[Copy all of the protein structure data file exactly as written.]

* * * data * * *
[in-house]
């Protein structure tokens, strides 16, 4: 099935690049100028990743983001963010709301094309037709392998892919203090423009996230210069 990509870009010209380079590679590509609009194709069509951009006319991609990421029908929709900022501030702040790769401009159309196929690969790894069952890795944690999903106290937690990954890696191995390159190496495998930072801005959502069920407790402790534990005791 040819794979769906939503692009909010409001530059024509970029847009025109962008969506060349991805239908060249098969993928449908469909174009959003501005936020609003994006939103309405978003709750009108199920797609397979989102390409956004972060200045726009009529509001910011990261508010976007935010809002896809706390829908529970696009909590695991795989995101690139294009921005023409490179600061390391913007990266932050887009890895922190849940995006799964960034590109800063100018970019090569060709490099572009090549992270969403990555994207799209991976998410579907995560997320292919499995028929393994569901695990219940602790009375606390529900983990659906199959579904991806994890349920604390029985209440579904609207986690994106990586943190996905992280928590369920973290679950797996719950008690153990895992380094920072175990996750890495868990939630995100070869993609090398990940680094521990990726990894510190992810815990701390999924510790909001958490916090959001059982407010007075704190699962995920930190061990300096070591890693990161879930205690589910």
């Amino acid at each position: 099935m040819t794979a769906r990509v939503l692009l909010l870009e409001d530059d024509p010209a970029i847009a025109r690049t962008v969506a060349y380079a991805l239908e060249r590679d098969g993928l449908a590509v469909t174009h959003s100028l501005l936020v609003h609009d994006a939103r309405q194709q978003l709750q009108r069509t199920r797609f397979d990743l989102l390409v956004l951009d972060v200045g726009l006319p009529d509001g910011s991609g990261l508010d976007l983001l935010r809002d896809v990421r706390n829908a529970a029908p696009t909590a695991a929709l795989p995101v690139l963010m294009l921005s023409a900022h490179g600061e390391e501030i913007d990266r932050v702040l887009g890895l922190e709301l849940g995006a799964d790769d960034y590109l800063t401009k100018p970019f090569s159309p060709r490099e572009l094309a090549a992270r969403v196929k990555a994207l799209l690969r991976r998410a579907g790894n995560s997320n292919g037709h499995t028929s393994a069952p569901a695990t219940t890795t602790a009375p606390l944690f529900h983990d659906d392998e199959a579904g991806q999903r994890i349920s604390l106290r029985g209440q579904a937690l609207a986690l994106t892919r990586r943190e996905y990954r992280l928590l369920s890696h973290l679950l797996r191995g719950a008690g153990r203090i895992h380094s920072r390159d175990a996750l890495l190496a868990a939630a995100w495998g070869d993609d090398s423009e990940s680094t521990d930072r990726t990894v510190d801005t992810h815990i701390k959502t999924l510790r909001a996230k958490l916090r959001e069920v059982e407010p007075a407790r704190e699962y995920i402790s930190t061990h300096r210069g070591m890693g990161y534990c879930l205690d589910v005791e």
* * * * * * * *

[in-house]
């Protein structure tokens, strides 16, 4: 099935690049100028990743983001963010709301094309037709392998892919203090423009996230210069 990509870009010209380079590679590509609009194709069509951009006319991609990421029908929709900022501030702040790769401009159309196929690969790894069952890795944690999903106290937690990954890696191995390159190496495998930072801005959502069920407790402790534990005791 040819794979769906939503692009909010409001530059024509970029847009025109962008969506060349991805239908060249098969993928449908469909174009959003501005936020609003994006939103309405978003709750009108199920797609397979989102390409956004972060200045726009009529509001910011990261508010976007935010809002896809706390829908529970696009909590695991795989995101690139294009921005023409490179600061390391913007990266932050887009890895922190849940995006799964960034590109800063100018970019090569060709490099572009090549992270969403990555994207799209991976998410579907995560997320292919499995028929393994569901695990219940602790009375606390529900983990659906199959579904991806994890349920604390029985209440579904609207986690994106990586943190996905992280928590369920973290679950797996719950008690153990895992380094920072175990996750890495868990939630995100070869993609090398990940680094521990990726990894510190992810815990701390999924510790909001958490916090959001059982407010007075704190699962995920930190061990300096070591890693990161879930205690589910």
């Amino acid at each position: 099935m040819t794979a769906r990509v939503l692009l909010l870009e409001d530059d024509p010209a970029i847009a025109r690049t962008v969506a060349y380079a991805l239908e060249r590679d098969g993928l449908a590509v469909t174009h959003s100028l501005l936020v609003h609009d994006a939103r309405q194709q978003l709750q009108r069509t199920r797609f397979d990743l989102l390409v956004l951009d972060v200045g726009l006319p009529d509001g910011s991609g990261l508010d976007l983001l935010r809002d896809v990421r706390n829908a529970a029908p696009t909590a695991a929709l795989p995101v690139l963010m294009l921005s023409a900022h490179g600061e390391e501030i913007d990266r932050v702040l887009g890895l922190e709301l849940g995006a799964d790769d960034y590109l800063t401009k100018p970019f090569s159309p060709r490099e572009l094309a090549a992270r969403v196929k990555a994207l799209l690969r991976r998410a579907g790894n995560s997320n292919g037709h499995t028929s393994a069952p569901a695990t219940t890795t602790a009375p606390l944690f529900h983990d659906d392998e199959a579904g991806q999903r994890i349920s604390l106290r029985g209440q579904a937690l609207a986690l994106t892919r990586r943190e996905y990954r992280l928590l369920s890696h973290l679950l797996r191995g719950a008690g153990r203090i895992h380094s920072r390159d175990a996750l890495l190496a868990a939630a995100w495998g070869d993609d090398s423009e990940s680094t521990d930072r990726t990894v510190d801005t992810h815990i701390k959502t999924l510790r909001a996230k958490l916090r959001e069920v059982e407010p007075a407790r704190e699962y995920i402790s930190t061990h300096r210069g070591m890693g990161y534990c879930l205690d589910v005791e």